Within the Indie Author Hub, you can learn about other authors, their thoughts and opinions, what makes them tick and how their writing process works for them.
This week I interviewed Bianca Sloane. Have a look at her profile and books here.
What inspired you to become an author? I’ve always been a writer; as I kid, I loved creating stories and was forever pecking out ideas on my ancient little typewriter. As I got older, I veered more into journalism, then PR. However, fiction always pulled at me, so the decision to become an author was an organic one. I love the freedom writing a novel gives you.
Do you write full time? Yes and no. My day job is a freelance copywriter, so I write press releases, speeches, articles, etc. for my clients, while work on my novels usually takes place at night and on the weekends.
How do you fit writing into your routine? Because I work for myself, my schedule is flexible, so there might be days where things are slow with clients, and I can devote a random Wednesday to my WIP. Other times, it may not be until after hours. I always carve out time on the weekends as well.
Where do you write? I write at my desk, which faces a corner in my living room. Real inspirational, I know.
Do you have daily word targets? I usually shoot for 2,000 words a day. Sometimes, I only get a 1,000, other days it might be 3,000-4,000. But I do write every day.
Before writing, do you plan your books to the last detail? Yes and no. I am starting to get more into outlining, but for the most part, until I get it on the page in manuscript form, I don’t always know what’s going to happen. For me, it’s like a puzzle. Once I take all the pieces out of the box and lay them on the table, I can step back and figure out what I need to do to make everything fit together.
How do you decide on your characters and what they will be like? It’s usually very organic. I might have a vague idea of who they are and what motivates them before I start, but more often than not, their characteristics reveal themselves as I write.
How do you get over the fear of a blank page? I don’t really have that problem. I usually just sit down and start writing and the rest takes care of itself.
How do you target your audience effectively? One strategy that has been extremely effective has been to reach out to book bloggers who review in my genre to ask for a review on Amazon, Goodreads, et al. In addition to posting on those sites, many will also post their review on their blog, which has given me added exposure to suspense readers.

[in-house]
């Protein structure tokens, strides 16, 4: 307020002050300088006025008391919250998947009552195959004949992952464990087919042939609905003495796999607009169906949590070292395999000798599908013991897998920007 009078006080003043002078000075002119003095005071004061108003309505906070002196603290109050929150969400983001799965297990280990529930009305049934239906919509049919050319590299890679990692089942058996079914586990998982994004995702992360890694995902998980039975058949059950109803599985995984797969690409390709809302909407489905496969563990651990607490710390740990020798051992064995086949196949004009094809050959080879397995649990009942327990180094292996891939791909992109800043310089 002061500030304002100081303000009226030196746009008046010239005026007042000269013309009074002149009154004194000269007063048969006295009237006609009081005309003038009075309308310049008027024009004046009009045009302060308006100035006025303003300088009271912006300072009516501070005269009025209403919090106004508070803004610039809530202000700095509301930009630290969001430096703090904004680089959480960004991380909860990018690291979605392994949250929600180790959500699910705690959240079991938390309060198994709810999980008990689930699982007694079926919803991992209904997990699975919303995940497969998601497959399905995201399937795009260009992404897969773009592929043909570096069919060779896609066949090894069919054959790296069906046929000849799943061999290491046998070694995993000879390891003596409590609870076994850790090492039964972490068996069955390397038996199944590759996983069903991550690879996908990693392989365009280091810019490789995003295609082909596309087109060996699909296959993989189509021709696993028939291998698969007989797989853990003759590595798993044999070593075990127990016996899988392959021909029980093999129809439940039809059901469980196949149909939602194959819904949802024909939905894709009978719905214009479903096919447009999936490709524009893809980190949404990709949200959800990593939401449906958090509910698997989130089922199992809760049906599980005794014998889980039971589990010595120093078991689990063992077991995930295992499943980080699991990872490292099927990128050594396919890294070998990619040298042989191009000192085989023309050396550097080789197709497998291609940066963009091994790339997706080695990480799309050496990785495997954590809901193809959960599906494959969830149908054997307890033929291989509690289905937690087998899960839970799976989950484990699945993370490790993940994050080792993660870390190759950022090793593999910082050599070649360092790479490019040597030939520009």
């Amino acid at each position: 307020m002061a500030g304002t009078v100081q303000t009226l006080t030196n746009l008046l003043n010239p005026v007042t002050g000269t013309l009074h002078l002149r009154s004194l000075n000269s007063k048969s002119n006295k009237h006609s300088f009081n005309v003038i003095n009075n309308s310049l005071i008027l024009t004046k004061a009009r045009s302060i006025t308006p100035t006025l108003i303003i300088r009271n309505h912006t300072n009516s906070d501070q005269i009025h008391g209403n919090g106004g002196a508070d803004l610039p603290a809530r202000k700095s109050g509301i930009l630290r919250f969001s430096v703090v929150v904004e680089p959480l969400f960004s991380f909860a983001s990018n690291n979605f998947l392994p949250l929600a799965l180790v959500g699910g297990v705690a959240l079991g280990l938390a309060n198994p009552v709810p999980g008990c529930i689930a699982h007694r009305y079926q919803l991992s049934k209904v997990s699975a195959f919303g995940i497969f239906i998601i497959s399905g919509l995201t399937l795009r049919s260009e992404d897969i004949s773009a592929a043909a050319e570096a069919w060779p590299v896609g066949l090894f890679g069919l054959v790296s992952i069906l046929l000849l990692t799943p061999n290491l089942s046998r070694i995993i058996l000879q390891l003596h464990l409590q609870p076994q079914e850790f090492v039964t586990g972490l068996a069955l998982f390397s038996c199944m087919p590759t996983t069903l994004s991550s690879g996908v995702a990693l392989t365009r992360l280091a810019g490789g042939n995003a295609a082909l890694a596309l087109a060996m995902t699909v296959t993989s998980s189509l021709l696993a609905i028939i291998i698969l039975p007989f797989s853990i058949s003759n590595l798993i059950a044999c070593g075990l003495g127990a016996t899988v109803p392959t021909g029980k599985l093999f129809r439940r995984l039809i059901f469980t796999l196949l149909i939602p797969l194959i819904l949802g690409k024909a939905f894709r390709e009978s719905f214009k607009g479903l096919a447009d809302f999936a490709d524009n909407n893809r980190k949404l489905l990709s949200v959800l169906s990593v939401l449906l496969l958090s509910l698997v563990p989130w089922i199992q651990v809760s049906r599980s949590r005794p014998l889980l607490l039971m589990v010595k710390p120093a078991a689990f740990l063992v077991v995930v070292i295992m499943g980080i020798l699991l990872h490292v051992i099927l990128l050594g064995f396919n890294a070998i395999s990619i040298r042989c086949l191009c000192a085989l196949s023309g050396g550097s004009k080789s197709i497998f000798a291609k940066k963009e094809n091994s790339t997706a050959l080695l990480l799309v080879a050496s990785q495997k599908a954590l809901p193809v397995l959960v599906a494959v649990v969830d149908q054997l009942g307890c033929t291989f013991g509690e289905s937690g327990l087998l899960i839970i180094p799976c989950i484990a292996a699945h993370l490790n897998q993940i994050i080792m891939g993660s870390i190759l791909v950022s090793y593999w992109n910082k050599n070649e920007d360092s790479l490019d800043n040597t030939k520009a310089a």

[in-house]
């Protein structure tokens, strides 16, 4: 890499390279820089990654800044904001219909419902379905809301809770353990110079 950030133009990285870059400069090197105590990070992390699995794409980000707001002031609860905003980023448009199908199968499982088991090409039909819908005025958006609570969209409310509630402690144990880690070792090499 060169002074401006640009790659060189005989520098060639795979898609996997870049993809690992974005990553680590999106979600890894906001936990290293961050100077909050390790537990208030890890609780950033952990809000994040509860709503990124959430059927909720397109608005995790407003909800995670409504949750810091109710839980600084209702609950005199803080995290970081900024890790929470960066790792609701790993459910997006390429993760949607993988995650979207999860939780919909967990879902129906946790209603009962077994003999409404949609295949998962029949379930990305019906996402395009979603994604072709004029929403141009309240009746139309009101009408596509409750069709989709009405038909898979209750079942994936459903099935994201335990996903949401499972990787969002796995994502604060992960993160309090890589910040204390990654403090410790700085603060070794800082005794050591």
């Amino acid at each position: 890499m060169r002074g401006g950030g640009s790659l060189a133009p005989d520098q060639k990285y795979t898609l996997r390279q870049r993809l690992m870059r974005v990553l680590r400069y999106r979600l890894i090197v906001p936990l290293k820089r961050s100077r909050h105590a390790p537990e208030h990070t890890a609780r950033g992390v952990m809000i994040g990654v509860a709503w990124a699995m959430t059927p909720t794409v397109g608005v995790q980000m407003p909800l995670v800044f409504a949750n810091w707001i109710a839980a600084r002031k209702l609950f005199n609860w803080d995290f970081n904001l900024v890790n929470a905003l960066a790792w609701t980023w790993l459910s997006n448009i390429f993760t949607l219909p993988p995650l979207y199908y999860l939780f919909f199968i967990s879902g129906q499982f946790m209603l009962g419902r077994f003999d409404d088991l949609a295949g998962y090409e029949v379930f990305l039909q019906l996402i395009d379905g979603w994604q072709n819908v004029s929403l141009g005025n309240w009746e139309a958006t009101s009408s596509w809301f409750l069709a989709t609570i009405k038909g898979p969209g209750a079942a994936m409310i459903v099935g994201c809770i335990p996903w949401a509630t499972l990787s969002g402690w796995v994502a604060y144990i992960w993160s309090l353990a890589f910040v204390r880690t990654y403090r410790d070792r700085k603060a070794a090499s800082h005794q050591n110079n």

What ways do you promote yourself online? I’m very active on Twitter and Pinterest. I also blog regularly, am on Google+ and I actively seek out opportunities for guest blogs and interviews. I also list my book on such book-centric sites as www.bookmatchers.com, www.bookgoodies.com, http://www.blackcaviar-bookclub.com/, among others.
How much time do you spend promoting yourself in social media? I don’t do a lot of blatant self-promotion on social media; if a blog reviews my book, or I have a KDP Select Day, I’ll tweet about it. I don’t believe in screaming “buy my book” on social media. It’s not all that effective, not to mention, not all that interesting. The “self-promotion” I do on social media is more passive; I tweet articles or quotes I find interesting or add to my Pinterest boards, which range from my favorite movies to my obsession with shoes. I blog once a week. My philosophy is to do a little bit every day.
What’s been your most effective way of promoting yourself? Honestly, it has been a combination of all of the above; social media, guest blogs, KDP Select, etc. However, reaching out to book bloggers has probably given me the biggest ROI. I’ve made a huge push to get my work into the hands of book bloggers for book reviews. Doing this has resulted in increased visibility and sales as a bonus, I’ve started to forge some great relationships with them, which has been awesome.